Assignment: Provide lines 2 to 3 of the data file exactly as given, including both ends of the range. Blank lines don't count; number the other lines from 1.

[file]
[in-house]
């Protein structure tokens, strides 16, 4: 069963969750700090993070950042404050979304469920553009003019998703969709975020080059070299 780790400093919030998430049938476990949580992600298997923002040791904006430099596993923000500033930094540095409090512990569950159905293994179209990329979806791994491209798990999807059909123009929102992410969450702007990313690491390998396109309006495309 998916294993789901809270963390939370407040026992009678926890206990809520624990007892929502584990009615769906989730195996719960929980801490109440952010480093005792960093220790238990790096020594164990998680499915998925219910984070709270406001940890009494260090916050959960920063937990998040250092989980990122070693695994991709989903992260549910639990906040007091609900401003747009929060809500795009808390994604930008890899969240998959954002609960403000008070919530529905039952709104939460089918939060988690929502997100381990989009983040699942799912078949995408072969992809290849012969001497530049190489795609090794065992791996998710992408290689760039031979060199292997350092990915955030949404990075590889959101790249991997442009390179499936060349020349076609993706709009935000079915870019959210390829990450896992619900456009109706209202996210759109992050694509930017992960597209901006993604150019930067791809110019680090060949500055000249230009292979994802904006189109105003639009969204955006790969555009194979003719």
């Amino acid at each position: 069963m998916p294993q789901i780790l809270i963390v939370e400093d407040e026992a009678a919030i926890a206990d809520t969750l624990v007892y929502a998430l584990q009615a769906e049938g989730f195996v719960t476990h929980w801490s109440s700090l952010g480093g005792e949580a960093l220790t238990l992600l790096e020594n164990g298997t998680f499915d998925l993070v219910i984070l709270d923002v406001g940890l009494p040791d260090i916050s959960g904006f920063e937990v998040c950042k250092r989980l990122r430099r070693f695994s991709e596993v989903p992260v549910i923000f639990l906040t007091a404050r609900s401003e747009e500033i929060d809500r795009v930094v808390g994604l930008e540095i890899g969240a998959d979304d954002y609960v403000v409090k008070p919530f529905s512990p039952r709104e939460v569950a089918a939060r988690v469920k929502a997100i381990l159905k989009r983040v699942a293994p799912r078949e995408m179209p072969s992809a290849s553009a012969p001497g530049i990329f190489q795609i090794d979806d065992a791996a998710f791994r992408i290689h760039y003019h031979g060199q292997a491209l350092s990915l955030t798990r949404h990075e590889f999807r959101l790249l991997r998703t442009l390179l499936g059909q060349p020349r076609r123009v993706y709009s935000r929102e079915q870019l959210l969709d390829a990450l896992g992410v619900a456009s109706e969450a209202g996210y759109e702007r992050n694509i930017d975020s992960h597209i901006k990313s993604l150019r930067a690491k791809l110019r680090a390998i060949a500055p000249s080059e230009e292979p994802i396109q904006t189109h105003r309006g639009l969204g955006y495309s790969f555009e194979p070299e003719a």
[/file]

């Protein structure tokens, strides 16, 4: 069963969750700090993070950042404050979304469920553009003019998703969709975020080059070299 780790400093919030998430049938476990949580992600298997923002040791904006430099596993923000500033930094540095409090512990569950159905293994179209990329979806791994491209798990999807059909123009929102992410969450702007990313690491390998396109309006495309 998916294993789901809270963390939370407040026992009678926890206990809520624990007892929502584990009615769906989730195996719960929980801490109440952010480093005792960093220790238990790096020594164990998680499915998925219910984070709270406001940890009494260090916050959960920063937990998040250092989980990122070693695994991709989903992260549910639990906040007091609900401003747009929060809500795009808390994604930008890899969240998959954002609960403000008070919530529905039952709104939460089918939060988690929502997100381990989009983040699942799912078949995408072969992809290849012969001497530049190489795609090794065992791996998710992408290689760039031979060199292997350092990915955030949404990075590889959101790249991997442009390179499936060349020349076609993706709009935000079915870019959210390829990450896992619900456009109706209202996210759109992050694509930017992960597209901006993604150019930067791809110019680090060949500055000249230009292979994802904006189109105003639009969204955006790969555009194979003719």
């Amino acid at each position: 069963m998916p294993q789901i780790l809270i963390v939370e400093d407040e026992a009678a919030i926890a206990d809520t969750l624990v007892y929502a998430l584990q009615a769906e049938g989730f195996v719960t476990h929980w801490s109440s700090l952010g480093g005792e949580a960093l220790t238990l992600l790096e020594n164990g298997t998680f499915d998925l993070v219910i984070l709270d923002v406001g940890l009494p040791d260090i916050s959960g904006f920063e937990v998040c950042k250092r989980l990122r430099r070693f695994s991709e596993v989903p992260v549910i923000f639990l906040t007091a404050r609900s401003e747009e500033i929060d809500r795009v930094v808390g994604l930008e540095i890899g969240a998959d979304d954002y609960v403000v409090k008070p919530f529905s512990p039952r709104e939460v569950a089918a939060r988690v469920k929502a997100i381990l159905k989009r983040v699942a293994p799912r078949e995408m179209p072969s992809a290849s553009a012969p001497g530049i990329f190489q795609i090794d979806d065992a791996a998710f791994r992408i290689h760039y003019h031979g060199q292997a491209l350092s990915l955030t798990r949404h990075e590889f999807r959101l790249l991997r998703t442009l390179l499936g059909q060349p020349r076609r123009v993706y709009s935000r929102e079915q870019l959210l969709d390829a990450l896992g992410v619900a456009s109706e969450a209202g996210y759109e702007r992050n694509i930017d975020s992960h597209i901006k990313s993604l150019r930067a690491k791809l110019r680090a390998i060949a500055p000249s080059e230009e292979p994802i396109q904006t189109h105003r309006g639009l969204g955006y495309s790969f555009e194979p070299e003719a």